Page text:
The Newton County Tourism Council presented a very special award — the ADDY award — to the Quapaw Tribe for underwriting the recent documentary about the Civil War Battle of Newtonia.
Joplin — The Newton County Tourism Council presented a very special award — the ADDY award — to the Quapaw Tribe for underwriting the recent documentary about the Civil War Battle of Newtonia.
The presentation took place Wednesday afternoon inside the new hotel expansion of Downstream Casino Resort.
Explaining the process of the documentary and how the award came about was Steve Roark, president of NCTC.
“Rudy Farber and I traveled up here to Downstream Casino about three years ago with an idea to produce a documentary on the Newtonia Civil War battlefield,” Roark said. “We talked with Chairman John Berrey (with the Downstream Development Authority), and his council about the importance of the Native American involvement in the Civil War, particularly the Civil War battles that took place there at Newtonia. They graciously agreed to underwrite the documentary that was produced by public television, directed and written by Paul Wannenmacher.”
In December 2009, the Quapaw Nation and Downstream Casino presented a $40,000 check to the Newton County Tourism Council to fund the documentary.
In late May 2010, the documentary was filmed in the village of Newtonia, where Civil War re-enactors came together for the project. Since then, the documentary has appeared on PBS stations around the country.
“That documentary has become quite a success in the middle and eastern parts of the country. It has been shown dozens of times. It continues to be shown over and over again,” Roark said. “Every fall it gets shown again. And credit to that documentary and the underwriting of that goes to Chairman Berrey and the Quapaw tribe of Oklahoma, Downstream Casino Resort. The story gets better because just this summer we received notification that we had won an ADDY award. These ADDY awards are given for productions that are above and beyond what the normal mainstream is.”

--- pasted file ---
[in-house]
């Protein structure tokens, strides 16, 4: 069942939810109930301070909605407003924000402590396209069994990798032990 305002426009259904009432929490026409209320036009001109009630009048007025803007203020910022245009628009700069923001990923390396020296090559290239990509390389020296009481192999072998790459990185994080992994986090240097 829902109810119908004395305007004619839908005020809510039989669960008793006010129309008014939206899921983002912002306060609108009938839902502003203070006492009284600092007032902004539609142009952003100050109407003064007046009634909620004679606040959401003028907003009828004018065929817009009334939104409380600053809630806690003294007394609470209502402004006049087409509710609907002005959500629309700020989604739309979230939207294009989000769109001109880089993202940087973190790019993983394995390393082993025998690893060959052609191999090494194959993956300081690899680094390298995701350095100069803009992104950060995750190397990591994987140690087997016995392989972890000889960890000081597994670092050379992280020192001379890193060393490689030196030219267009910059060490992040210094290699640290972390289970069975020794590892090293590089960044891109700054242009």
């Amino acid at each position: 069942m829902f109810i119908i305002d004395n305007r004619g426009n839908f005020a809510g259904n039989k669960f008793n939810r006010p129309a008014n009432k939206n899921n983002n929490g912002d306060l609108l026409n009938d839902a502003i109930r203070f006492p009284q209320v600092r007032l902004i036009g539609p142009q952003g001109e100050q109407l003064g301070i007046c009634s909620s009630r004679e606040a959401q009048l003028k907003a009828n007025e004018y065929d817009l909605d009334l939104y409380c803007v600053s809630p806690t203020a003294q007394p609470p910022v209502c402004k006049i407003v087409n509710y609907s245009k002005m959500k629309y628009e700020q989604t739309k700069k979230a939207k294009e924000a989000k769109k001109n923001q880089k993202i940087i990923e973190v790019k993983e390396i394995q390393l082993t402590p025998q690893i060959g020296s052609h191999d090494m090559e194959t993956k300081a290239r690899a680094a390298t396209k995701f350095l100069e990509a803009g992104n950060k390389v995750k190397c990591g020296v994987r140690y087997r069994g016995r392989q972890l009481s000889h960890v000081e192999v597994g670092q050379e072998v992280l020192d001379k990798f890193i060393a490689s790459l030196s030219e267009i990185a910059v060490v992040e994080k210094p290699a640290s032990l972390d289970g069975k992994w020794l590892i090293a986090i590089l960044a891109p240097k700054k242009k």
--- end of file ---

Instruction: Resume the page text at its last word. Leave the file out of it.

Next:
Roark presented the award to Berrey as members of the tourism council, along with business leaders from Newtonia, Joplin and Neosho and Neosho Area Chamber of Commerce members looked on.
“It is something that you all made possible and it is very much appreciated,” Roark said.
Berrey offered his thanks for the award.
As far as what the ADDY award means, Roark said, “This recognition of this ADDY award means that we did something that was first class and it is recognized as such in this region. So when we go out to new markets for public television and we try to get this placed in those markets, then having that ADDY award goes a long way toward having them take a second look at that in their programming schedule to include that as part of their package for viewers.”
Not only was he presented with the ADDY, but also the tourism council presented Berrey and the Quapaw tribe with something else.
Roark also presented a photo collage, which was of all of the filming activities that took place in the village of Newtonia when the documentary was being filmed.
“This is our appreciation to you for what you did for us, thank you,” he added.
During the Civil War, Newtonia saw two battles. The first battle – which is depicted in the documentary – occurred on Sept. 30 1862, and an unprecedented number of Native American units fought on both sides. The second battle, Oct. 28, 1864, was the last one fought in Missouri. Approximately 350 soldiers were either killed or wounded in 1862, and 650 casualties were reported in the 1864 battle.